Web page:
Big Spenders on the Virginia Peninsula

John Bull and Carol Scott with the Daily Press have written a perceptive article, “Awash in Cash, But Who Gets Soaked?”, detailing the surge in property taxes on the Virginia Peninsula: 58 percent on average since 2001. Soaring real estate assessments have allowed local governments to reduce nominal tax rates even while collecting record revenue and spending it all.

The danger is that local governments aren’t treating the revenues as a windfall. Rather, they’re hiring more employees and offering generous raises, decisions that will be hard to reverse if favorable economic conditions change.

Those financial decisions lay the foundation for a problem when the housing bubble deflates and local tax revenues grow stagnant.”The worst part will be when property values fall – and they will,” said Pete Sepp, spokesman for the National Taxpayers Union in Alexandria, a national anti-tax organization. “Governments will scream they don’t have enough money and there will be tax increases.”

The Bacon’s Rebellion blog has been issuing the same warning for more than a year now, though mainly with an eye toward Northern Virginia where real estate prices have been the strongest. Clearly, the danger is not limited to one part of the state. It’s gonna get ugly, folks, real ugly.

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5 responses to “Big Spenders on the Virginia Peninsula”

  1. Toomanytaxes Avatar

    It is amazing how little we learn. As I recall, Mark Warner & the General Assembly spent considerable time, effort & blood trying to fix this problem (over-spending in flush times). Moreover, every elected official in Virginia swore that they had learned their lesson. Yet, we see more of the same.

    While I strongly believe that governments at all levels overspend and tax too much, why haven’t these surplus revenues been devoted to transportation needs since that issues is supposed to be priority number one in the Commonwealth? Even in places such as Colorado with its TABOR (Taxpayers’ Bill of Rights) there are some provisions (I believe) for channeling budget surpluses into one-time capital investments. I also suspect that taxpayers might be more forgiving if surpluses went to transportation instead of expanding programs, hiring more employees and exceeding market rates for pay raises.

  2. James Atticus Bowden Avatar
    James Atticus Bowden

    Local governments are acting like people do with ‘free’ money. Not throwing a rock, but calling it ‘normal’ to spend every penny unless voters are vigilant and elected officials are actually leaders.

    The market can flatten on The Peninsula, but it doesn’t have to fall. Supply and demand. The demand with more government jobs and my generation of Yankees retiring and coming here – will stay up.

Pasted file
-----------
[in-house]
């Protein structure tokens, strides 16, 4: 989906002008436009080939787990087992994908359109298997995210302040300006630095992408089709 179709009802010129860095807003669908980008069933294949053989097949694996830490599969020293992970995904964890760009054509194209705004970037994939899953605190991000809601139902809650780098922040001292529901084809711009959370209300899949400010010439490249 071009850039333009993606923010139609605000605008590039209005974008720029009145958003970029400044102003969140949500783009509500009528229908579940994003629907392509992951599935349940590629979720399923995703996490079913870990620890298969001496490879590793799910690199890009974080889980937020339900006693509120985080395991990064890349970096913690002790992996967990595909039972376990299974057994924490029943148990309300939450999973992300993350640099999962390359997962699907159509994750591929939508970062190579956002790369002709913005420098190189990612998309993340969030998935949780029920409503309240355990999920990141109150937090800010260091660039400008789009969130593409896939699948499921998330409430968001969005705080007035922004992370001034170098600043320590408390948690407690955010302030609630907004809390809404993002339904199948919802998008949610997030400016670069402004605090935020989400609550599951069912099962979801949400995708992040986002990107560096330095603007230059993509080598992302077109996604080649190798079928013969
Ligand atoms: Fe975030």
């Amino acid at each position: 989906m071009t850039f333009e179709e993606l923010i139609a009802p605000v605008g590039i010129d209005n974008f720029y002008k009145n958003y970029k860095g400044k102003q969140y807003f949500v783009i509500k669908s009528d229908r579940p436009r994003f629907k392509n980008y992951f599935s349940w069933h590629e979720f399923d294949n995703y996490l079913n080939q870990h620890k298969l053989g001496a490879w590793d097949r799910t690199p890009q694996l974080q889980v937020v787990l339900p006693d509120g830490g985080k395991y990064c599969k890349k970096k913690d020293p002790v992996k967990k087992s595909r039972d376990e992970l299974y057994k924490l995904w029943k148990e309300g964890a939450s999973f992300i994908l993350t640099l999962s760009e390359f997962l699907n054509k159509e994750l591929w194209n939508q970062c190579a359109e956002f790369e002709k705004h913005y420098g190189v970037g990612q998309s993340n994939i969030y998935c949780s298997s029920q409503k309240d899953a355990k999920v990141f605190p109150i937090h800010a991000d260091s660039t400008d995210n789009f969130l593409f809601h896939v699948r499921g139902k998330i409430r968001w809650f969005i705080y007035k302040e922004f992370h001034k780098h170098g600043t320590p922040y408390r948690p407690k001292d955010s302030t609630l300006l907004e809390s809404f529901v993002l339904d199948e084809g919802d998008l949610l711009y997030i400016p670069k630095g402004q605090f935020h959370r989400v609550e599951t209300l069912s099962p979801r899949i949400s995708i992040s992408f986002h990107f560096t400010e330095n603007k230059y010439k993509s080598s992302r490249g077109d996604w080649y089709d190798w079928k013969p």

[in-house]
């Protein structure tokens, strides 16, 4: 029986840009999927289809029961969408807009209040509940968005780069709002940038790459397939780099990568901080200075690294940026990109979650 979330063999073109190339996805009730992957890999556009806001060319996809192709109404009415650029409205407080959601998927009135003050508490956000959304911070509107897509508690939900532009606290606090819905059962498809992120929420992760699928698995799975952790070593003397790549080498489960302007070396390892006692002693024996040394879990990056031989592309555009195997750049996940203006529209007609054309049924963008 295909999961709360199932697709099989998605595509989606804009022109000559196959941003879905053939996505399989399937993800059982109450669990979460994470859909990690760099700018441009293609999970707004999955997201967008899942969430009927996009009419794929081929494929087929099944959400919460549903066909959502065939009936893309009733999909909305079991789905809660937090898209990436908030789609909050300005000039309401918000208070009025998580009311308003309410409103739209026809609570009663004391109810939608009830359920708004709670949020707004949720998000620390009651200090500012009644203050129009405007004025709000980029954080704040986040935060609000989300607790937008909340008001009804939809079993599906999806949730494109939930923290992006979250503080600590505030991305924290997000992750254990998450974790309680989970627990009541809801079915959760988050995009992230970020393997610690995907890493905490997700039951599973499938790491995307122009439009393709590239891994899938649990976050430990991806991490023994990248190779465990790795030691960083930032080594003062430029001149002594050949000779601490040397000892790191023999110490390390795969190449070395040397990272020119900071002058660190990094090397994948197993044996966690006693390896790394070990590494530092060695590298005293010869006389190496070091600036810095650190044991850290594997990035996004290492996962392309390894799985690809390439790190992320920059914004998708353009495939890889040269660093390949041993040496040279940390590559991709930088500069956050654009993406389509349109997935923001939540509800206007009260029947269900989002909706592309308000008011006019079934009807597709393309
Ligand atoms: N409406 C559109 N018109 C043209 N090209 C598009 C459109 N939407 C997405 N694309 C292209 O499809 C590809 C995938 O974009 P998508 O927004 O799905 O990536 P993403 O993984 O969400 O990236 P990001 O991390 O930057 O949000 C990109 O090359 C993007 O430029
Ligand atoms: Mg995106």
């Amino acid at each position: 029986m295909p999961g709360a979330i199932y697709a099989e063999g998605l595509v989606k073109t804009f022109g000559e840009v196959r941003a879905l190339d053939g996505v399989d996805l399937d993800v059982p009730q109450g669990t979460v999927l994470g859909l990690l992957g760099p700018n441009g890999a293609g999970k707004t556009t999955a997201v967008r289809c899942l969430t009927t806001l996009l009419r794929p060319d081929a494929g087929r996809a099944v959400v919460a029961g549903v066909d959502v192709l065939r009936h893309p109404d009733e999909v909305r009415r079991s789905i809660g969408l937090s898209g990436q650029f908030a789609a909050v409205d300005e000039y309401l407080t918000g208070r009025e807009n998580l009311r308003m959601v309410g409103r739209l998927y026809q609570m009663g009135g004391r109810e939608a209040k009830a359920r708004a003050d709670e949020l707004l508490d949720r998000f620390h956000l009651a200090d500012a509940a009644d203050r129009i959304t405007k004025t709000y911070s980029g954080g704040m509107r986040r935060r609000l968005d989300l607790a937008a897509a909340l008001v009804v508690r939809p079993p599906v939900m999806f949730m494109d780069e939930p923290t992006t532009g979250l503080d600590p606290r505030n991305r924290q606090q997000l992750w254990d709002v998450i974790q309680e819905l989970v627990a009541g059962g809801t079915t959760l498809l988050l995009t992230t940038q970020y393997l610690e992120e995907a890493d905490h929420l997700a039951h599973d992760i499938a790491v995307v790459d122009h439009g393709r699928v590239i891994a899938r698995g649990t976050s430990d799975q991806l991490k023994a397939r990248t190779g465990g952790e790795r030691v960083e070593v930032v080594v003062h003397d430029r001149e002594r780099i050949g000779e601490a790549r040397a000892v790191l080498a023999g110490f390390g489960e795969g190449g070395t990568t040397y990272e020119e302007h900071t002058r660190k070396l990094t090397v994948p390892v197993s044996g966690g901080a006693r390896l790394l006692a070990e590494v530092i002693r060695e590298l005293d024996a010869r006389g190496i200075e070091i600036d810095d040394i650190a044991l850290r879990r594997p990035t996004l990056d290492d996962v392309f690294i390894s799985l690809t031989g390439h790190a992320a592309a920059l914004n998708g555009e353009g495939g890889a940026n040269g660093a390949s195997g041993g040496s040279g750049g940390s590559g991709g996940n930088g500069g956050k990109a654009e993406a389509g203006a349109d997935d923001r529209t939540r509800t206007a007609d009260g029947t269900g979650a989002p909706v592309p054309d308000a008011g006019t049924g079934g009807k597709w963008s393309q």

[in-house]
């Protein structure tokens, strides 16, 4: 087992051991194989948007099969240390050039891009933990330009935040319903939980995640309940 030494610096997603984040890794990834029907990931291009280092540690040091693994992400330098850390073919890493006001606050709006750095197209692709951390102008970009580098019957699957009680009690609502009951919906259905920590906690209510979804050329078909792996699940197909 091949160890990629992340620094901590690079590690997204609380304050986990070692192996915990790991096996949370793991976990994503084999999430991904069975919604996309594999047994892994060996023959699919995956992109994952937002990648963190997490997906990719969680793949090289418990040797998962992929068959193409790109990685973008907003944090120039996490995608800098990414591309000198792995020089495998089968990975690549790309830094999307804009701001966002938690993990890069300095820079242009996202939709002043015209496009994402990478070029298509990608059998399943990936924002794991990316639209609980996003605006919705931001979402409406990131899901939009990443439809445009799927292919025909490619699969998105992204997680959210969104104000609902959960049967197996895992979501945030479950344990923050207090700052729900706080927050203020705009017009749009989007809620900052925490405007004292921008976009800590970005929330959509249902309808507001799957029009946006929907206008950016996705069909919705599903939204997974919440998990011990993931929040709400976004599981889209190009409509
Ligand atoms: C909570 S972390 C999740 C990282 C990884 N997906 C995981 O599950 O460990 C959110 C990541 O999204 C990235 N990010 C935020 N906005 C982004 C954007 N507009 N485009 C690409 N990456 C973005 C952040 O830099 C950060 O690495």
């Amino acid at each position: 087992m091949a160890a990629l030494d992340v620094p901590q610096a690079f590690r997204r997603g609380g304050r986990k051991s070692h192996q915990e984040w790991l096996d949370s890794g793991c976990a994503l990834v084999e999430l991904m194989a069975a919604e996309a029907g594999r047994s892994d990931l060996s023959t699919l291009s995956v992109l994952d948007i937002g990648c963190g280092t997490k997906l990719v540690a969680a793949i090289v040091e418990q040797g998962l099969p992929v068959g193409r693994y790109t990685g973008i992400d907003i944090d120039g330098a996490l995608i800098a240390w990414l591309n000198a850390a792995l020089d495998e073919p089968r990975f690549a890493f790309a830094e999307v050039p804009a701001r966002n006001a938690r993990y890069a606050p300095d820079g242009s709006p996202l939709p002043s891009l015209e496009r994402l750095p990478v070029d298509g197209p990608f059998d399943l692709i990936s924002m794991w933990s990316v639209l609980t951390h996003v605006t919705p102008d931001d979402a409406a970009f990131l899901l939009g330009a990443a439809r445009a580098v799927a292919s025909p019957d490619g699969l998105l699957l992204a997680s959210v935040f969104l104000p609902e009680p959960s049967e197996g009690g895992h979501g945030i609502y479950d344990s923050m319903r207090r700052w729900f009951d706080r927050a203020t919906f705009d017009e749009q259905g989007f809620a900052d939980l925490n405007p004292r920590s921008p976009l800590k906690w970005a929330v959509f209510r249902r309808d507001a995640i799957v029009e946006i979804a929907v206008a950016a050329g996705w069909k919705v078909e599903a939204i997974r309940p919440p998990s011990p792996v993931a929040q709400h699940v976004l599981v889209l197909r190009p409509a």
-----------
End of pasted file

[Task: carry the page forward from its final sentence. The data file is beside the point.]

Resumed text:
3. Anonymous Avatar

    You are incorrect about TABOR and that is the problem. TABOR is not the free lunch fix everyone swoons over. TABOR says government cannot grow any faster than population growht plus inflation; surpluses get refunded to taxpayers. When times are good, it reduces the growth of government. But when economic times are bad, then the growth limits still apply, only the new starting point is the pared back budget. While costs grow, government must start out from the lower, recession-induced threshold. Governments cannot use good times to make up for bad.

    Why does everyone want the state to tell local governments what to do about their tax rate? Does the minority feel put upon? Too bad. Let the electorate decide, as they did in Suffolk, whether their elected officials should be returned to office based on their policies.

  4. Toomanytaxes Avatar

    3:51 Thanks for your perspective. Not everyone agrees about TABOR. I do find it interesting that a prominent NoVA businessman who regularly supports higher taxes, both statewide and in locally, was a large contributor to the now-failed effort last year to persuade Colorado voters not to override TABOR temporarily. I received a solicitation in the mail for a major event to raise funds for an organization that was opposing the Colorado ballot question that ultimately overrides TABOR for a period of time.

    But as they say, consistency is the hobgobblin of small minds. No small minds in Fairfax County!

  5. Virginia Centrist Avatar
    Virginia Centrist

    “Governments will scream they don’t have enough money and there will be tax increases.”

    And then, if tax increases are enacted to counterbalance stagnant revenues and growing needs in rapidly growing exurbs, the world will explode. Bodies will fly everywhere.

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